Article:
Aid deliveries in Syria set to resume two days after a deadly attack on a relief convoy near Aleppo
The United Nations is gearing up to resume aid deliveries in Syria suspended after a deadly attack on a relief convoy near Aleppo two days ago, officials said on Wednesday.
"The preparation for these convoys has now resumed and we are ready to deliver aid to besieged and hard-to-reach areas as soon as possible," the UN Office for the Coordination of Humanitarian Affairs (OCHA) said in a statement.
"The United Nations continues to call for safe, unconditional, unimpeded and sustained access to all Syrians in need, wherever they are," it said.
Elizabeth Hoff, World Health Organization (WHO) representative in Syria, told Reuters it was preparing medical supplies for delivery on Thursday to the Damascus suburb of Moadamiya subject to the normal security risk assessments.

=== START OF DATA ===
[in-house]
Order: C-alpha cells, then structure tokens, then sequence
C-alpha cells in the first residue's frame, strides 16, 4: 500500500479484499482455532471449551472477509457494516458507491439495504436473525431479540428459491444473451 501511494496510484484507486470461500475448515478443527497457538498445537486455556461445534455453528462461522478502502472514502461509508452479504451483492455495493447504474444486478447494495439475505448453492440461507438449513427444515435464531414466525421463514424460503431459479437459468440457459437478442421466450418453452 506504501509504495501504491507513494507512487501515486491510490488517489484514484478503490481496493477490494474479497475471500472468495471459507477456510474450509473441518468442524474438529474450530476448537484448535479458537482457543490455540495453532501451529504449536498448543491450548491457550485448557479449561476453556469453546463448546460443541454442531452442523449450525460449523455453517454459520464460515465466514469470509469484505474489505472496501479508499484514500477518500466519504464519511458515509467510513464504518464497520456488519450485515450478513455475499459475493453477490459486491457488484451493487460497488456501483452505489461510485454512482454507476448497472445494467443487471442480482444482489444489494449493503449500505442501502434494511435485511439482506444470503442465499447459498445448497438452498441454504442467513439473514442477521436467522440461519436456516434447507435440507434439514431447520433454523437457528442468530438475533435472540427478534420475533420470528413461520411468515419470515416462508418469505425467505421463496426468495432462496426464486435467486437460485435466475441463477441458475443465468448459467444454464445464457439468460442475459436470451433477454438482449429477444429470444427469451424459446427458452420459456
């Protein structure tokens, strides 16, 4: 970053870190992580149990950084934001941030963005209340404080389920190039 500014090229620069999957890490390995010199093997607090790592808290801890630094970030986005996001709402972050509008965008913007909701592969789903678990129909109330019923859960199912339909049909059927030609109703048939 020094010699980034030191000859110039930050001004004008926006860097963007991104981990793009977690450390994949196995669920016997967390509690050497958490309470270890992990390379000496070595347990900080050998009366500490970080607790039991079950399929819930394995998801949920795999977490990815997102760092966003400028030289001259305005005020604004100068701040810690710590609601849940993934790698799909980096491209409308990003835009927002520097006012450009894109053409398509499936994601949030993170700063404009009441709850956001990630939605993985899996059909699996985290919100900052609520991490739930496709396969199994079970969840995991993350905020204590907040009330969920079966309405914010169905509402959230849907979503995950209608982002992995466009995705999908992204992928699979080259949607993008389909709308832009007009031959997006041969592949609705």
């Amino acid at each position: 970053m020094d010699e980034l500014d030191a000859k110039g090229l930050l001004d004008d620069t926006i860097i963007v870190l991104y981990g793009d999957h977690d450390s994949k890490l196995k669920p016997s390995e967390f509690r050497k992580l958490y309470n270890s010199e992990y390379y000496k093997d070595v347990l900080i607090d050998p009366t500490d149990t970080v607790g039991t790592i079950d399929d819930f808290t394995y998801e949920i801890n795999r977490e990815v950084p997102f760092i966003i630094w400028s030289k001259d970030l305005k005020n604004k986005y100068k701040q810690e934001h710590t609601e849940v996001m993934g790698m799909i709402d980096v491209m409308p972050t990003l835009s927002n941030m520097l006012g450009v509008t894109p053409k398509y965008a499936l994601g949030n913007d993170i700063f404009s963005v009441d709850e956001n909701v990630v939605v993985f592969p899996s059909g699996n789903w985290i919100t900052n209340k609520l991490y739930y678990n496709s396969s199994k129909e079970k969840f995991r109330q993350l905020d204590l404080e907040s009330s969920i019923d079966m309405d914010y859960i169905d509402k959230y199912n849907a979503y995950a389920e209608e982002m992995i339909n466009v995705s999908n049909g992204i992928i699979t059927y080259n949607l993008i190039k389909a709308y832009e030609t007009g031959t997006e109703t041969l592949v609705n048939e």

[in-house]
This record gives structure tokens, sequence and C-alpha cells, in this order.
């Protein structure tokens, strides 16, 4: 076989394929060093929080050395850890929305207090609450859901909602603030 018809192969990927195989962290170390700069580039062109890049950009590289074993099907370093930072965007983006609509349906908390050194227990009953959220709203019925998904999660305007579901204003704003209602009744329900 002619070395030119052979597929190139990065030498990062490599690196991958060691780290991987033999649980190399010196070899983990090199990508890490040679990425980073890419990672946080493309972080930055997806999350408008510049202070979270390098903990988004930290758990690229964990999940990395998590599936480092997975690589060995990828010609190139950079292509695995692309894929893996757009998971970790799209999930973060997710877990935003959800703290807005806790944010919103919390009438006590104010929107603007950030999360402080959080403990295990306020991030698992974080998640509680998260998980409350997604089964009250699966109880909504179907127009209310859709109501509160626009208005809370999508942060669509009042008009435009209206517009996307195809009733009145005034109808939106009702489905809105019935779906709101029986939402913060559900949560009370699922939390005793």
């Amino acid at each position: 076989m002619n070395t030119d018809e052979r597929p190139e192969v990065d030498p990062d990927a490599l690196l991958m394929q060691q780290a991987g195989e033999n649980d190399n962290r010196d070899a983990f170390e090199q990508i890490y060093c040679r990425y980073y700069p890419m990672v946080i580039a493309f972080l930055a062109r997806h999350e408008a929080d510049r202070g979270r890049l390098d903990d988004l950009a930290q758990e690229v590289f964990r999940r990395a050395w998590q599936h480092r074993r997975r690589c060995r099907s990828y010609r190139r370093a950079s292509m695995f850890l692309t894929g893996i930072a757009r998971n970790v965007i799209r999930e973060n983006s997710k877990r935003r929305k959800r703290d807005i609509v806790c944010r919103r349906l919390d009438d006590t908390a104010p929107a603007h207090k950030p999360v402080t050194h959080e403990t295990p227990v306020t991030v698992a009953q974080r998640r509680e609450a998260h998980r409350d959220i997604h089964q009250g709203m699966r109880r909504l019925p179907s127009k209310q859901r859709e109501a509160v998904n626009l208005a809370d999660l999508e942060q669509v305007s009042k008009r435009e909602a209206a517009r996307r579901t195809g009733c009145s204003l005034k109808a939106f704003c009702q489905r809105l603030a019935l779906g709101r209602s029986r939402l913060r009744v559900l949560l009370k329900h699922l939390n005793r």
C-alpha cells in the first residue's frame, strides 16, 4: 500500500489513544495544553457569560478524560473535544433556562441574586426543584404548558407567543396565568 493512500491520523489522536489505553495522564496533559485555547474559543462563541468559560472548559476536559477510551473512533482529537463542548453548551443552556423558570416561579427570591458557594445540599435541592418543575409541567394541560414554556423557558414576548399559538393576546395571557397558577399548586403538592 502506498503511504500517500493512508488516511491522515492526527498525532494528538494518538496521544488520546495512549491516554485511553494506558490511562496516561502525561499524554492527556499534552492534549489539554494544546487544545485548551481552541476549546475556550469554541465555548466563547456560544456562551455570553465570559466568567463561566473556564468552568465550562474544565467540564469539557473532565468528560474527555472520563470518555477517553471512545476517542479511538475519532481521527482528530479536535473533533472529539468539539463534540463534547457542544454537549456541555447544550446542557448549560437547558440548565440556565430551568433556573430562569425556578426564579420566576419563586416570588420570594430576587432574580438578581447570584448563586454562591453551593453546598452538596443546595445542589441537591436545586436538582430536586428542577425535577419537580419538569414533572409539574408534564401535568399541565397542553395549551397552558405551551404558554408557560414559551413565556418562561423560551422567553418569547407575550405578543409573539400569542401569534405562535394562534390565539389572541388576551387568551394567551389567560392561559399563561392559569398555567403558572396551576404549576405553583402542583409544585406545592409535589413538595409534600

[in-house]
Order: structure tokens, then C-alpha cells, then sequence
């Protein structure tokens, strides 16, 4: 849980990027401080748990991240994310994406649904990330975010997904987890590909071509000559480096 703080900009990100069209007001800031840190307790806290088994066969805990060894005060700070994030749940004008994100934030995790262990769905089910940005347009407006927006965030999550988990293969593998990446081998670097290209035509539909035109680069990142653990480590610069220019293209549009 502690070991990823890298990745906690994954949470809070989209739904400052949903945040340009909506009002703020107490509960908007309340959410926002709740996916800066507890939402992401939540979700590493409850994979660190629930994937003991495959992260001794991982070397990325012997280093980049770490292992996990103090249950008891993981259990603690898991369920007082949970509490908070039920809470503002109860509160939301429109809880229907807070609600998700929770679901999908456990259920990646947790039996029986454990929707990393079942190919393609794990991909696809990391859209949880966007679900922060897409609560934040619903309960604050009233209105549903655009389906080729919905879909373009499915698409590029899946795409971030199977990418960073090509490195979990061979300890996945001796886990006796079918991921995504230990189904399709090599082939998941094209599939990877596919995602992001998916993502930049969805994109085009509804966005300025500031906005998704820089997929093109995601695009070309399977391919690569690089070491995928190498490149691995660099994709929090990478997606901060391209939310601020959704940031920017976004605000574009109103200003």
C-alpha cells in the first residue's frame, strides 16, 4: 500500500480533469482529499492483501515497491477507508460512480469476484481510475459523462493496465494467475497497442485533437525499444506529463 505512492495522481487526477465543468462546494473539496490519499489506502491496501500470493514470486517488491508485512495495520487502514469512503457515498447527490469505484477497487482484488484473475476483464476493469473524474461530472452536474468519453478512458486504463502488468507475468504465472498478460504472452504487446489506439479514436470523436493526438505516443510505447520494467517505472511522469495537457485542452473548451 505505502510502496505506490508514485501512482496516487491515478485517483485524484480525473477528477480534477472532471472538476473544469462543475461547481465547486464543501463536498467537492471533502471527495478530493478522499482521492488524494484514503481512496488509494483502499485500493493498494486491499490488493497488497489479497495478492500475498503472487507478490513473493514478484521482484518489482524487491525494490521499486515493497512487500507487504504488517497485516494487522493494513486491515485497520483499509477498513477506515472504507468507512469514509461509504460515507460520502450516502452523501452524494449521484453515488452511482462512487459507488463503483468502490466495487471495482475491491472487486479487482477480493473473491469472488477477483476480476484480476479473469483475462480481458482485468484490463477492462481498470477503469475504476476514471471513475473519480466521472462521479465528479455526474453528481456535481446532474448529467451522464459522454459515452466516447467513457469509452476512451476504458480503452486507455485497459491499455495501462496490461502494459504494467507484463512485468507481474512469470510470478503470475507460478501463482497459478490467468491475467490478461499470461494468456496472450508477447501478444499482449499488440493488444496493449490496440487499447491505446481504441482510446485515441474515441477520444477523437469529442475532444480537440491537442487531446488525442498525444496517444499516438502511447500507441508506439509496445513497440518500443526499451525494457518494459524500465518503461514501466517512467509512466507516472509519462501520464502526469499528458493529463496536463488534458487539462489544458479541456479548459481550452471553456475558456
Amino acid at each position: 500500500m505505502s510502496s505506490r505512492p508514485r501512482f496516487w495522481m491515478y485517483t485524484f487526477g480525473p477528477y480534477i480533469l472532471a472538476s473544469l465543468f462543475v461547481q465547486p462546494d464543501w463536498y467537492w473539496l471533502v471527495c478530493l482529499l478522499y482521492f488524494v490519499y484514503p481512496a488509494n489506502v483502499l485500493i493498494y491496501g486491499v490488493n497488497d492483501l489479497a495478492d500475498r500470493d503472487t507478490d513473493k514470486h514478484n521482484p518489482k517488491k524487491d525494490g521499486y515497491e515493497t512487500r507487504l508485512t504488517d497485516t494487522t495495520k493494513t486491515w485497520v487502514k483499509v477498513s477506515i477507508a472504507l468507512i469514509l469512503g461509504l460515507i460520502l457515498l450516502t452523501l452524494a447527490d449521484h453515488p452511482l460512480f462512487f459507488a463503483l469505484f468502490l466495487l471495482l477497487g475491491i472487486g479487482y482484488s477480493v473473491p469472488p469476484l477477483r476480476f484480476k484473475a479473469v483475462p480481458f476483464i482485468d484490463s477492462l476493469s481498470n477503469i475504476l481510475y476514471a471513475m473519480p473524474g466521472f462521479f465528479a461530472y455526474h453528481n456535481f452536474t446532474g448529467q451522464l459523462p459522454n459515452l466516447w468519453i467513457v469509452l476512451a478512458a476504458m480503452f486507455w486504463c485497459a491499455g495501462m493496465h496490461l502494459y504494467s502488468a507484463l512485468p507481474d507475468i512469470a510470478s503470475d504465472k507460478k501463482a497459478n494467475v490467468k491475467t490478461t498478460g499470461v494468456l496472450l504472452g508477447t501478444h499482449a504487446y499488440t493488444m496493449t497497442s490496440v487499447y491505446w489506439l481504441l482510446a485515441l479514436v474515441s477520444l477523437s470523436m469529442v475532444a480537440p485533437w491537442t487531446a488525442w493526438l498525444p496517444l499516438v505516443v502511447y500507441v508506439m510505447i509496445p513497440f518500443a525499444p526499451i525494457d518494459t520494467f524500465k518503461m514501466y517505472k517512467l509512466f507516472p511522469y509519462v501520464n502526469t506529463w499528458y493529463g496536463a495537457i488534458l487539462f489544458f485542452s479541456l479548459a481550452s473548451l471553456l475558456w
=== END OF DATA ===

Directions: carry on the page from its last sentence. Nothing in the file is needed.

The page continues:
The Syrian Arab Red Crescent (SARC) suspended operations in Aleppo province for three days following Monday night's attack on a 31-truck convoy and warehouse in the town of Urem al-Kubra that killed a staff member and about 20 civilians. SARC has continued deliveries to other areas of Syria, officials say.
"For the time being we are assessing security in different areas. In the next 24 hours we won't have any convoys across front lines," said Krista Armstrong, spokeswoman for the International Committee of the Red Cross (ICRC).
"The teams are eager to get to the four towns, which we expect to be on Saturday." She was referring to the rebel-besieged towns of Foua and Kefraya in Idlib and government-blockaded Madaya and Zabadani near the Lebanese border.